Gloria Bien (who has been teaching Mandarin for more than forty years [she was my first-year teacher]) heard this sentence at lunch yesterday: Zhù nǐ yīgè hǎo xīnqíng 祝你一个好心情 ("[I] wish you a good mood"). She remarked:
I was stunned. How can anyone wish a good mood on me? But our intern, a native Chinese fresh from Beijing in August, declared that this is actually said, as an equivalent to "Have a nice day."
Zhù nǐ yīgè hǎo xīnqíng 祝你一个好心情 ("[I] wish you a good mood"; lit., wish you one m.w. [measure word] good mood]) strikes me the same way it did Gloria: I find it to be an odd locution in Mandarin. Yet her language intern, a native speaker fresh from Beijing last month, affirms that it is actually said and is equivalent to "Have a nice / good day." The disparity between the intern's assurance and the uncomfortable reaction of Gloria and me prompted me to ask a number of other native speakers their opinion on this sentence.
Some of them asserted that it is weird or absolutely unidiomatic and that they would never say it. Some of them confessed that they often use this expression and do not feel it to be strange at all. Others said that they use it, but with the addition of a yǒu 有 ("have"): 祝你有一个好心情 ("[I] wish you have a good mood"). Among those who avowed that they use the latter formulation, some said they felt a little uneasy doing so, while others felt that it was a perfectly good Mandarin sentence.
Jiajia Wang, a native Beiijinger who heads the Middlebury School in Kunming, Yunnan, China exclaimed:
It's very odd!! it's Zhonglish!
Wish you a good mood there….
Considering the way Zhonglish has a way of washing back into English ("gung ho", "running dog", "paper tiger", etc.), perhaps it won't be long before native speakers of English will be saying "Wish you a good mood" to each other.
This is especially the case since many people are tired of telling each other to have a good day. According to the McGraw-Hill Dictionary of American Idioms and Phrasal Verbs:
Have a nice day. and Have a good day.; Have a nice one.; Have a good one.
Cliché an expression said when parting or saying good-bye. (This is now quite hackneyed, and many people are annoyed by it.)
Clerk: Thank you. Tom: Thank you. Clerk: Have a nice day.
Bob: See you, man! John: Bye, Bob. Have a good one!
Since there was such a wide diversity of opinions on this current expression — Zhù nǐ yīgè hǎo xīnqíng 祝你一个好心情 ("[I] wish you a good mood") — among my initial group of informants, I asked some more native speakers, poked around on the web a bit, and came up with the following additional variants (this list is by no means exhaustive):
Zhù nǐ hǎo xīnqíng 祝你好心情
Zhù nǐ xīnqíng hǎo 祝你心情好
Zhù nǐ yǒu gè hǎo xīnqíng 祝你有个好心情
Zhù nǐ tiāntiān doū yǒu hǎo xīnqíng 祝你天天都有好心情
(tiāntiān 天天 means "every day", doū 都 means "all")
Zhù nǐ tiāntiān yǒu gè hǎo xīnqíng 祝你天天有个好心情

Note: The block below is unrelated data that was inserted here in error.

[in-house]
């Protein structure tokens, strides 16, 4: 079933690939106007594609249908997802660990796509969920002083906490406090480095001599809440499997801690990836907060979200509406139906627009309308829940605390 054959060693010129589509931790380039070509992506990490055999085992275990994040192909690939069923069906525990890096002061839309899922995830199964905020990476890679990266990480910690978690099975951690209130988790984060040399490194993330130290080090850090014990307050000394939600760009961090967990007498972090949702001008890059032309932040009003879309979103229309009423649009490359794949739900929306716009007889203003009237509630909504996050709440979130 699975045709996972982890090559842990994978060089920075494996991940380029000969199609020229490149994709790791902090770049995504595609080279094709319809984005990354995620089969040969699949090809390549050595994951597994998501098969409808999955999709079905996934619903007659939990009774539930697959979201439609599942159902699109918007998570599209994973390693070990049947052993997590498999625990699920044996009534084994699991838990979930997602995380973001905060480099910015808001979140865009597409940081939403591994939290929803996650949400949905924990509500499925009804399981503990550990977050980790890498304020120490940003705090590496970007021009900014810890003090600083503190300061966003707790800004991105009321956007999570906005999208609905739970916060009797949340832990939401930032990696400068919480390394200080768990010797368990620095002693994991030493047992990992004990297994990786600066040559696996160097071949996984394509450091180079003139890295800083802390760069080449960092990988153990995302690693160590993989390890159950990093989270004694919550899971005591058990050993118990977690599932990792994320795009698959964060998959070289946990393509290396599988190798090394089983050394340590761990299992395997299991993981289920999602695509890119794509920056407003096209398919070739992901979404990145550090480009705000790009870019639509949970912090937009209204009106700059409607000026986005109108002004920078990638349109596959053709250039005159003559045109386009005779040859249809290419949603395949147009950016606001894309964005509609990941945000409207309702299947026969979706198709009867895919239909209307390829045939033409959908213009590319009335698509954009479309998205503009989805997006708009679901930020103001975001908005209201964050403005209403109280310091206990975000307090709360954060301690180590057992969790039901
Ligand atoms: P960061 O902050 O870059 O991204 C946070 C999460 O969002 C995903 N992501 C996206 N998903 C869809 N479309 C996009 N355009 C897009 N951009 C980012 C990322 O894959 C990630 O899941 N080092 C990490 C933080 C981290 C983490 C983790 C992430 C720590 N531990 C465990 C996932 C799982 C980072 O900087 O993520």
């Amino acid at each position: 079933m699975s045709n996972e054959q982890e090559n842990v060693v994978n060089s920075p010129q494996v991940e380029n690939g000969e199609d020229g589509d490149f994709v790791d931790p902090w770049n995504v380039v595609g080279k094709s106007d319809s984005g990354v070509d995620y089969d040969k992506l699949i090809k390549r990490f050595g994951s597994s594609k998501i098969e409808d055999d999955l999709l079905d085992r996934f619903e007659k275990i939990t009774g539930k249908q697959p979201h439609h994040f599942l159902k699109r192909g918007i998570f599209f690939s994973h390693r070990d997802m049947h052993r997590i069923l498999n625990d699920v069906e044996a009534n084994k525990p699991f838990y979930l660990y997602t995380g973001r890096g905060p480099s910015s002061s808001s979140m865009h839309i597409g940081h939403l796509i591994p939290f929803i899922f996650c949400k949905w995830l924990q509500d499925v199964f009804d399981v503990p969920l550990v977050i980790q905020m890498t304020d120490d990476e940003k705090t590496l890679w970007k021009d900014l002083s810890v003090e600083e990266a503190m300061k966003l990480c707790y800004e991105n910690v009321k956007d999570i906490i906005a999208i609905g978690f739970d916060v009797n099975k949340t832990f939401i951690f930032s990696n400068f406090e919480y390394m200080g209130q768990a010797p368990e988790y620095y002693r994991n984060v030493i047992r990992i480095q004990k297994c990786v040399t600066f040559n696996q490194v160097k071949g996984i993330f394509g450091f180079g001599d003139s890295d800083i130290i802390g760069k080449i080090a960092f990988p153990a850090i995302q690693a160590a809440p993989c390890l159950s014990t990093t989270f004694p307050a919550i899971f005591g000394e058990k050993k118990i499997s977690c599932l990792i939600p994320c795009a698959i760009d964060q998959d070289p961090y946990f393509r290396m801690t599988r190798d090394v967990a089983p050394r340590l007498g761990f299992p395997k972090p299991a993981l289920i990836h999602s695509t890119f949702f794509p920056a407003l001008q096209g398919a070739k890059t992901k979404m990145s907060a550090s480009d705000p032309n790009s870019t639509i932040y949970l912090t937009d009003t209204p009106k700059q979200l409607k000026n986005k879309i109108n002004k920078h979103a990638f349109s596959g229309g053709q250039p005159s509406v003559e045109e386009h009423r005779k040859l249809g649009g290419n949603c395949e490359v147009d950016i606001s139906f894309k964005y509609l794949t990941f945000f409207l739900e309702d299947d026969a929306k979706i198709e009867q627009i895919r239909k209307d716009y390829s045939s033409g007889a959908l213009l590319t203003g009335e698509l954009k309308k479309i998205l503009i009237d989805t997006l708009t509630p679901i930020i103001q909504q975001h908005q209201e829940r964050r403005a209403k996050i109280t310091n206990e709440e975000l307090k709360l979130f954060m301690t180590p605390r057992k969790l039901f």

Zhù nǐ tiāntiān hǎo xīnqíng 祝你天天好心情
Pulling all of this together, I come to the conclusion that these expressions are based upon the ubiquitous English formulaic expression that I've already mentioned above: "Have a good day!" As such, they are a sort of awkward "translatese" that is still in the process of being absorbed into Mandarin and have not yet become standardized or fully accepted by all native speakers.
As to how "good day" has become transformed into "good mood", it is simply unthinkable in Mandarin to say "have / possess a day" in the sense of "enjoy the rest of your day". I further hypothesize that those variants with tiāntiān 天天 ("every day") represent an unconscious attempt to retain the notion of "day" in the Mandarin version of the expression.
Lest I be accused of giving too much weight to English in the development of such spoken Mandarin civilities, I would direct doubting Thomases to this article by Mary S. Erbaugh: "China expands its courtesy: Saying 'Hello' to Strangers," The Journal of Asian Studies, 67.2 (May, 2008),621-652.
Here is the abstract:
Courtesy reveals fundamental judgments about who merits respect. Traditional Chinese courtesy rests on lifelong hierarchical bonds that are too clear to require constant verbal reinforcement. But strangers, women, peasants, migrant workers, and others often do not merit face work because they lack status, fall outside the network of insiders, or are politically taboo. Until very recently, European-style equivalents of “hello,” “please,” “thanks,” “sorry,” or “goodbye” existed only in impersonal-sounding translations restricted to brief contacts with foreigners. As Beijing steps back from the socialist revolution, it is promoting these “five courteous phrases” (ni hao, qing, dui bu qi, xiexie, zai jian) to expand courtesy to universal, reciprocal greetings. Popular acceptance of this “verbal hygiene” is spreading via rapid, urban service encounters in which one's connections are unknown. In this way, China's self-identity as an “advanced civilization” is being retooled in international terms.
The intricate intertwining of English and Chinese is a wonder to behold.
[A tip of the hat to Haitao Tang, Maiheng Dietrich, Mien-hwa Chiang, Gianni Wan, Jing Wen, Rebecca Fu, Lala Zuo, Liwei Jiao, and Yunong Zhou]